Settlements in these tubes would also have the advantage of natural radiation shielding and they could be sealed off and pressurized to create an Earth-like atmosphere — around 100 kPa, with a mix of nitrogen and oxygen gas (a 78:22 mix).
Living on the move:
Another option is to create mobile settlements that are constantly moving west to stay ahead of the Terminator — the boundary between day and night. Since Mercury’s slow rotation and rapid orbit result in 176 days of continual daylight on one side of the planet, the settlements wouldn’t even need to move that quickly and could harvest resources along the way.
Living in a crater:
Alternately, a settlement could be established in permanently shaded regions, such as Mercury’s cratered north pole. These craters serve as “cold sinks,” where temperatures are low enough that water ice can exist. The largest craters — Prokofiev, Chesterton, Tolkien, Kandinski, and Tryggvadóttir — measure between 19.25 mi (31 km) and 70 mi (112 km), which is large enough to fit the greater metropolitan area of New York.
In addition, data obtained by the MESSENGER probe showed that the craters in this region could contain as much as 110 billion to 1.1 trillion tons (1014–1015 kg) of water ice. This ice could be harvested to see to the colonists’ needs, while solar arrays stationed around the crater’s rim would provide a constant supply of power. As a bonus, the ice is believed to be covered by about 7.4 billion cubic yards (5.65 billion m³) of hydrocarbons, which could also be useful.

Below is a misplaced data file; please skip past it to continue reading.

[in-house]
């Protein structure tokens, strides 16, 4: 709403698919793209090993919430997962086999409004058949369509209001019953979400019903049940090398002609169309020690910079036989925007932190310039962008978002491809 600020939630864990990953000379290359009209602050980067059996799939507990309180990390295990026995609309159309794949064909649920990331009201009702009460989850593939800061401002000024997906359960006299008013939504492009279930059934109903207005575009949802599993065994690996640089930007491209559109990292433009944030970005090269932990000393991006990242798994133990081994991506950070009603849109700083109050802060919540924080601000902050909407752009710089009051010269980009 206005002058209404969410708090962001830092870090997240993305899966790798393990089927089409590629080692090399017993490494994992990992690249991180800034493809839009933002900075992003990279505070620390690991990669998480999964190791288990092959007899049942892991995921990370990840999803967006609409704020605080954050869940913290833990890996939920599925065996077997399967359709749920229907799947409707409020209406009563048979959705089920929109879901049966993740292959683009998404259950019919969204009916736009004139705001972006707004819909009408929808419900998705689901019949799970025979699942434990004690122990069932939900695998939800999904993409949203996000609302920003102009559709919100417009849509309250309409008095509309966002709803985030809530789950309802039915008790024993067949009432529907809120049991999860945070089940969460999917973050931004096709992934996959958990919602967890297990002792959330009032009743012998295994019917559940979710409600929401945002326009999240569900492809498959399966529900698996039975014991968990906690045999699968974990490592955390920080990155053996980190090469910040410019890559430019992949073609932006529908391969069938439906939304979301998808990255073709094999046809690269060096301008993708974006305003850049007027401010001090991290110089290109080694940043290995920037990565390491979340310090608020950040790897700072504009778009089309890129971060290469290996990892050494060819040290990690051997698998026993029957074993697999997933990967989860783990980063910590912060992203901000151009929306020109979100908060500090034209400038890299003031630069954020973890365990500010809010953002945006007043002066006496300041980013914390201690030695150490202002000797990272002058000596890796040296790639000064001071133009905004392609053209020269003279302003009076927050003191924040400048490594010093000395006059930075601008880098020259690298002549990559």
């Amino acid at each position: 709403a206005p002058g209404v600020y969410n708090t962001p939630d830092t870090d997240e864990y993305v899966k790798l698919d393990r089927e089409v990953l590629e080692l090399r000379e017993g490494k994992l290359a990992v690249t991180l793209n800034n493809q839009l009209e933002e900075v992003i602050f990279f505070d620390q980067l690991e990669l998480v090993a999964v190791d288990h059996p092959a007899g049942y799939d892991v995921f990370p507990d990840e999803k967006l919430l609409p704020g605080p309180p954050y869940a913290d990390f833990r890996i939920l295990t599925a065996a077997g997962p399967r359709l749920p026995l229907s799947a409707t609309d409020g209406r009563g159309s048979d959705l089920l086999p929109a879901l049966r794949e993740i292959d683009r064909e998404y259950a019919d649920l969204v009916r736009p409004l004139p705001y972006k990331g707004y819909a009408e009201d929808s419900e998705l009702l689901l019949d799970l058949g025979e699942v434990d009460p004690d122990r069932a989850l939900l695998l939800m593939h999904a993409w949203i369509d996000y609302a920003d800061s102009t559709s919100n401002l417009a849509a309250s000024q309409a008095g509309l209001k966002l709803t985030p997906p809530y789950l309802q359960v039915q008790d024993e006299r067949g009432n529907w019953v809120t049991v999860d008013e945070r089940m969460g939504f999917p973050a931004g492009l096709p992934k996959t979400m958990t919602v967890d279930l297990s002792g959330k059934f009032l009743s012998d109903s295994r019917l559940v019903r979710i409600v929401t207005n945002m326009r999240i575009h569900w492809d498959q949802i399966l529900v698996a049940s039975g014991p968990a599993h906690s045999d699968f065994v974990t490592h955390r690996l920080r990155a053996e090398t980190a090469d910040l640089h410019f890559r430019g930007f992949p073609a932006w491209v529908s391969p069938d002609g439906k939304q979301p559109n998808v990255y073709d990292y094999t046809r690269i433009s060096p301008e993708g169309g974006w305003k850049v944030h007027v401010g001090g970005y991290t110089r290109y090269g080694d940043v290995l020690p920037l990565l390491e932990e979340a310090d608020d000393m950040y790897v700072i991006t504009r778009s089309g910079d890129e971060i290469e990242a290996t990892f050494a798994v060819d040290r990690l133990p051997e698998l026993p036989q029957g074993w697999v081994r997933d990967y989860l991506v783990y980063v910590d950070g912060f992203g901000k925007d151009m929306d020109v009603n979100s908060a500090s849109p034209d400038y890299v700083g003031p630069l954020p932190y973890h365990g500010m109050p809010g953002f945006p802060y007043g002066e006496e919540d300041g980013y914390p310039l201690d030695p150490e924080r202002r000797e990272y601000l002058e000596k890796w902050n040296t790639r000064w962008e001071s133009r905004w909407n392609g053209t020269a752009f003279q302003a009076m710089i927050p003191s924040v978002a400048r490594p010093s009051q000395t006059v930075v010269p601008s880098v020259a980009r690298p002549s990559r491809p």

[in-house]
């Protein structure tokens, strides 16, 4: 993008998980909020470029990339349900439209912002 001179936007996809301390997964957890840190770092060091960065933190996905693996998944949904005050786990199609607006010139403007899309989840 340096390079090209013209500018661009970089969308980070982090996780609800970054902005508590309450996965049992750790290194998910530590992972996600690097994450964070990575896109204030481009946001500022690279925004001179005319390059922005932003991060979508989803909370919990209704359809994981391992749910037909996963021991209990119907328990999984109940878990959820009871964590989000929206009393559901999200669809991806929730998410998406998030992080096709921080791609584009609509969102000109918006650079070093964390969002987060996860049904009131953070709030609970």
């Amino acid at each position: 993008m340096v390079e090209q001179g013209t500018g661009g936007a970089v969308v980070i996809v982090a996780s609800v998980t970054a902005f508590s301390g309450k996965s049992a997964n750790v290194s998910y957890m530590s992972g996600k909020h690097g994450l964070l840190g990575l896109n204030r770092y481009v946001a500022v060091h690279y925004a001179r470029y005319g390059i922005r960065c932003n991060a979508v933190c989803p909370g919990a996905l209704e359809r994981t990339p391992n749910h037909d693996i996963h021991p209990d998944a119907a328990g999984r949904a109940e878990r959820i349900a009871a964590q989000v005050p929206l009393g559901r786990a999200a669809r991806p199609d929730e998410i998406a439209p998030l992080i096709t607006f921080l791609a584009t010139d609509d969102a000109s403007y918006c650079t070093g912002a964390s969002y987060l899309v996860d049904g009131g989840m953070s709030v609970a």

Once harvested, this water could be used as a source of drinking and irrigation water to create oxygen gas and rocket fuel. Combined with a steady supply of solar energy, which could be directed into the crater’s interior by mirrors positioned around the rim, agricultural operations would be possible as well.
Within a polar crater, habitable enclosures could be built using “paraterraforming” — a concept developed by British mathematician Richard Taylor in 1992. In a paper titled “Paraterraforming – The Worldhouse Concept,” Taylor described how a pressurized enclosure could be placed over a usable area to create a self-contained atmosphere.
This would include pumping in a breathable atmosphere and melting the ice to create atmospheric water vapor. Eventually, the ecology inside the dome would change and create a livable habitat, complete with its own water and carbon cycle. Alternately, the water could be evaporated, and oxygen gas created through long-term exposure to solar radiation (a process known as photolysis).
Minerals, energy, and more!
Well, that covers all the hazards, now let’s talk about the benefits! In addition to the abundant volatile elements like water ice, Mercury receives six and a half times as much solar energy as Earth. This solar energy could be tapped as an abundant power source for settlements on the surface. But with a constellation of solar satellites, this energy could also be harnessed for export.